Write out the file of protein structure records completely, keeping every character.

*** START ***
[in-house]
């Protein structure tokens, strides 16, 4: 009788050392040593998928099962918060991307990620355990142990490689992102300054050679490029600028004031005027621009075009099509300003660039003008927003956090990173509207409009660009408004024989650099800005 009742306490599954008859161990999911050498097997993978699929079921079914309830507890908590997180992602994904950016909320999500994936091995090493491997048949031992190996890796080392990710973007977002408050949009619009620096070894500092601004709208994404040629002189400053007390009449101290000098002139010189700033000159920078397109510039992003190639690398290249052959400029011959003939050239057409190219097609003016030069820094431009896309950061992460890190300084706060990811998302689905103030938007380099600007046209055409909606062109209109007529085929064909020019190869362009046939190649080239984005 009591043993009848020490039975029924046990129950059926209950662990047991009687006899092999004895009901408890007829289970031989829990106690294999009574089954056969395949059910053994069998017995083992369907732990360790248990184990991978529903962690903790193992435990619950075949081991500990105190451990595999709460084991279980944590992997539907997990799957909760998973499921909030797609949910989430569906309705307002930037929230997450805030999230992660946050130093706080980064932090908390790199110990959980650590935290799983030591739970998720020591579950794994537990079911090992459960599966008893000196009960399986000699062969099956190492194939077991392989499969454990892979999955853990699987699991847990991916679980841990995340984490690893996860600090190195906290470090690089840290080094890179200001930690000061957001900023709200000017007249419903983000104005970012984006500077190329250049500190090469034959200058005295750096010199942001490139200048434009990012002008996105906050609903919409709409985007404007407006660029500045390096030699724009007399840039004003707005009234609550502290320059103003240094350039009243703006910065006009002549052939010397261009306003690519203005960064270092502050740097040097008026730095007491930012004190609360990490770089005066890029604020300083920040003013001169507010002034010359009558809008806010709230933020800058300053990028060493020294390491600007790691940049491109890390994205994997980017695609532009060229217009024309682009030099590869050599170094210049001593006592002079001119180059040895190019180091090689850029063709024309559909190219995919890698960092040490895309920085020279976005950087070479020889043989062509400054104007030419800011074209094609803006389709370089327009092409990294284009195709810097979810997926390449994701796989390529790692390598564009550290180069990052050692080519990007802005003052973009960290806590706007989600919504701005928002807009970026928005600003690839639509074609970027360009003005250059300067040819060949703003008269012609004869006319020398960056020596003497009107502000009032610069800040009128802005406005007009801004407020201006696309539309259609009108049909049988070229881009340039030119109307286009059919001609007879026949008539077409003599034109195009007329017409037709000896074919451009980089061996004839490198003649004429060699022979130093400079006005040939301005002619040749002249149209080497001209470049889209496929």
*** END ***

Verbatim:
[in-house]
């Protein structure tokens, strides 16, 4: 009788050392040593998928099962918060991307990620355990142990490689992102300054050679490029600028004031005027621009075009099509300003660039003008927003956090990173509207409009660009408004024989650099800005 009742306490599954008859161990999911050498097997993978699929079921079914309830507890908590997180992602994904950016909320999500994936091995090493491997048949031992190996890796080392990710973007977002408050949009619009620096070894500092601004709208994404040629002189400053007390009449101290000098002139010189700033000159920078397109510039992003190639690398290249052959400029011959003939050239057409190219097609003016030069820094431009896309950061992460890190300084706060990811998302689905103030938007380099600007046209055409909606062109209109007529085929064909020019190869362009046939190649080239984005 009591043993009848020490039975029924046990129950059926209950662990047991009687006899092999004895009901408890007829289970031989829990106690294999009574089954056969395949059910053994069998017995083992369907732990360790248990184990991978529903962690903790193992435990619950075949081991500990105190451990595999709460084991279980944590992997539907997990799957909760998973499921909030797609949910989430569906309705307002930037929230997450805030999230992660946050130093706080980064932090908390790199110990959980650590935290799983030591739970998720020591579950794994537990079911090992459960599966008893000196009960399986000699062969099956190492194939077991392989499969454990892979999955853990699987699991847990991916679980841990995340984490690893996860600090190195906290470090690089840290080094890179200001930690000061957001900023709200000017007249419903983000104005970012984006500077190329250049500190090469034959200058005295750096010199942001490139200048434009990012002008996105906050609903919409709409985007404007407006660029500045390096030699724009007399840039004003707005009234609550502290320059103003240094350039009243703006910065006009002549052939010397261009306003690519203005960064270092502050740097040097008026730095007491930012004190609360990490770089005066890029604020300083920040003013001169507010002034010359009558809008806010709230933020800058300053990028060493020294390491600007790691940049491109890390994205994997980017695609532009060229217009024309682009030099590869050599170094210049001593006592002079001119180059040895190019180091090689850029063709024309559909190219995919890698960092040490895309920085020279976005950087070479020889043989062509400054104007030419800011074209094609803006389709370089327009092409990294284009195709810097979810997926390449994701796989390529790692390598564009550290180069990052050692080519990007802005003052973009960290806590706007989600919504701005928002807009970026928005600003690839639509074609970027360009003005250059300067040819060949703003008269012609004869006319020398960056020596003497009107502000009032610069800040009128802005406005007009801004407020201006696309539309259609009108049909049988070229881009340039030119109307286009059919001609007879026949008539077409003599034109195009007329017409037709000896074919451009980089061996004839490198003649004429060699022979130093400079006005040939301005002619040749002249149209080497001209470049889209496929």